The Market Hates GM Shares, and That’s One Good Reason to Like Them
Regardless of what one thinks of auto company bailouts, General Motors (GM) has kept its end of the bargain, even though general economic conditions have not. In a matter of months, the formerly bankrupt company turned its biggest profits in history, rolled out more fuel-efficient cars, and restored a little American pride by selling more vehicles in a year than any other company on the planet. But you’d never know it by the value of its shares, which Wall Street figures just south of a near-bankrupt electronics companies. Value investing, anyone?
Post-bailout General Motors shares have never done particularly well, even after its IPO in November 2010 priced at well-below what many analysts calculated as fair value.
Much of the worry that stock chart above reflects Europe’s now famous economic problems, which slowed down GM sales just after the company’s rebirth. GM already faced European trouble because it had – and still has – lots of expensive plants there that can’t easily be closed or restructured. European consumer confidence figures suggest the company shouldn’t expect sales gains there any time soon.
Good news for GM came from China, where it’s the largest foreign automaker. The company sold more cars made there last year than it did in the U.S. That’s just one of numerous advantages GM now has over Ford (F), which is beginning to make big investments in China. This was the region responsible for GM’s overall sales and underlying earnings gains of more than 10%.
But while China is certainly no Europe, economic growth there is slowing down too. Japanese automakers like Toyota (TM) are expected to pick up some of the market share they lost during last year’s natural disasters. That makes the U.S. market more important for GM, and it isn’t exactly king of the road here at the moment.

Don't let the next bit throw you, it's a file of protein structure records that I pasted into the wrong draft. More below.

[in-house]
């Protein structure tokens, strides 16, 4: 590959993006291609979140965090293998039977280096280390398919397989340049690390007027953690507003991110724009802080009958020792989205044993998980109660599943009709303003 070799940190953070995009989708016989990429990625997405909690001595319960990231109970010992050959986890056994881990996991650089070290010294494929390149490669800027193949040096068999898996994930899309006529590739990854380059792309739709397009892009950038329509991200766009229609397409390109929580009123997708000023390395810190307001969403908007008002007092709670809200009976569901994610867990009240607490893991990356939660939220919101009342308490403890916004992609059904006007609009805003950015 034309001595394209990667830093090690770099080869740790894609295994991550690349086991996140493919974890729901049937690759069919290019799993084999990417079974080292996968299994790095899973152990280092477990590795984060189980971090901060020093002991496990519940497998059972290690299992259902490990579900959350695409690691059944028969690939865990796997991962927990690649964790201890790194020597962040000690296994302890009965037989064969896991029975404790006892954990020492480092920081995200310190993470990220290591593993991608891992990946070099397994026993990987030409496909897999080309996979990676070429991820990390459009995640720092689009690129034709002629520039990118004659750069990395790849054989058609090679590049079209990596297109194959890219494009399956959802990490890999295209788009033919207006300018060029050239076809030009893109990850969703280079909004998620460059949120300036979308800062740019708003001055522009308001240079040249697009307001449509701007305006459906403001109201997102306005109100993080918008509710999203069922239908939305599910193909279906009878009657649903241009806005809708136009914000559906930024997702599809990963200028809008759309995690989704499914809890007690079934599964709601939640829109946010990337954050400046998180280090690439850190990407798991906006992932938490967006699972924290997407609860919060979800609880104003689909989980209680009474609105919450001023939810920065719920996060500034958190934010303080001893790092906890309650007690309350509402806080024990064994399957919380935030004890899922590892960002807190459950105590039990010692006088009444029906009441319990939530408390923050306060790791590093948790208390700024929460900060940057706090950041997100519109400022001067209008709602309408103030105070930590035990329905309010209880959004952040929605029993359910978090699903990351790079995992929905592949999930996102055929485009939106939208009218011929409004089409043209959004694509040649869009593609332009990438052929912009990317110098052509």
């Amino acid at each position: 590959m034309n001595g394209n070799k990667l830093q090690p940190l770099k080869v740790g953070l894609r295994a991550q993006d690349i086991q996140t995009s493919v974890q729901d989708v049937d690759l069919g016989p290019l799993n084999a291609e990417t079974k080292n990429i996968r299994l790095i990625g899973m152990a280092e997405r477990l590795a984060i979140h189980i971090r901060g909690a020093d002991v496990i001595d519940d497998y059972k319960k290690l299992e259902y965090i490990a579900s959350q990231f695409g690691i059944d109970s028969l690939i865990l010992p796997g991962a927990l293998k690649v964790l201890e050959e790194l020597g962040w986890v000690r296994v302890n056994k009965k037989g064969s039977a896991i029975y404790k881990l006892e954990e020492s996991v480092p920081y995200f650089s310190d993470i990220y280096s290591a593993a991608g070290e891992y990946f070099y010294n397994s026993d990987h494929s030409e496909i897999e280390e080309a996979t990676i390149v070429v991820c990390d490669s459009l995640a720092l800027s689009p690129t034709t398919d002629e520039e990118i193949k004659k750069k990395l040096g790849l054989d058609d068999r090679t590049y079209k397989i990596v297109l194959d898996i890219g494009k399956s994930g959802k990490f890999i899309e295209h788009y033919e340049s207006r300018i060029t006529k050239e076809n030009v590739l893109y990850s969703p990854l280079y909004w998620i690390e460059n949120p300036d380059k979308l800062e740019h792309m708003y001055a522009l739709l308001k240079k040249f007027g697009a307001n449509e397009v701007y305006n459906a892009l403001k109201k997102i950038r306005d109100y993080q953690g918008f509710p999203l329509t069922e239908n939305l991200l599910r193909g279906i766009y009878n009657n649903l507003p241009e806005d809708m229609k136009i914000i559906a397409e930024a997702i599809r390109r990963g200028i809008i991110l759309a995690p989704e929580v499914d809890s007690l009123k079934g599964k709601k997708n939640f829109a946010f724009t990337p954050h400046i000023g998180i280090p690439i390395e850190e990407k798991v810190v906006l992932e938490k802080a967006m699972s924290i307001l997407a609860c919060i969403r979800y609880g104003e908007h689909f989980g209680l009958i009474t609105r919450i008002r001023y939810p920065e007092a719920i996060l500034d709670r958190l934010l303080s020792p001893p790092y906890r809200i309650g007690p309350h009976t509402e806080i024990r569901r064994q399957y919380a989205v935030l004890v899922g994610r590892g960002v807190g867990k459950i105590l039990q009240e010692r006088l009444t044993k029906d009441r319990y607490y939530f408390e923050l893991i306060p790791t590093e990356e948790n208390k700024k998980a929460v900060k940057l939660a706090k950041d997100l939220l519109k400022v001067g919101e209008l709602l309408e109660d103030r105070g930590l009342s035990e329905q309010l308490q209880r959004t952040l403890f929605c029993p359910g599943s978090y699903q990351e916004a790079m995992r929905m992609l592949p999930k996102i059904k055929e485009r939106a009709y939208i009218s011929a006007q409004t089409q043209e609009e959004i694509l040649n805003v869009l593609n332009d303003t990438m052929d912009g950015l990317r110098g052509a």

The real elephant on GM’s share price these days is its pension and healthcare obligations, which totaled more than $32 billion at the end of 2011. As bad as that sounds, however, GM has almost that much cash on hand already. Hedge fund manager and GM investor David Einhorn has said that’s enough to keep GM from drowning in its old debts.
No one expects great things of GM in the near future. Analysts forecast overall revenues to grow more than 3.5% this year but profits… not so much. Still, GM’s share valuations look astoundingly low -- even for a cyclical company with all those issues. It’s hard to find major companies trading a price-to-sales ratio of 0.25 or a PE ratio of less than 5.5, but GM shares more or less live in that territory.
Perhaps it’s the government’s 26% stake in GM that turns off investors. But Uncle Sam needs about $50 a share to break even on this; reportedly, at least $30 to even consider a sale. At around $25 a share now, it doesn’t seem like an imminent threat to flood the market with shares.
Can GM mess up in ways that would drop its share price valuations even further? Sure. But long-term, is it likely that the fundamentally sound, world’s biggest (or even almost-biggest) automaker really be worth less than this?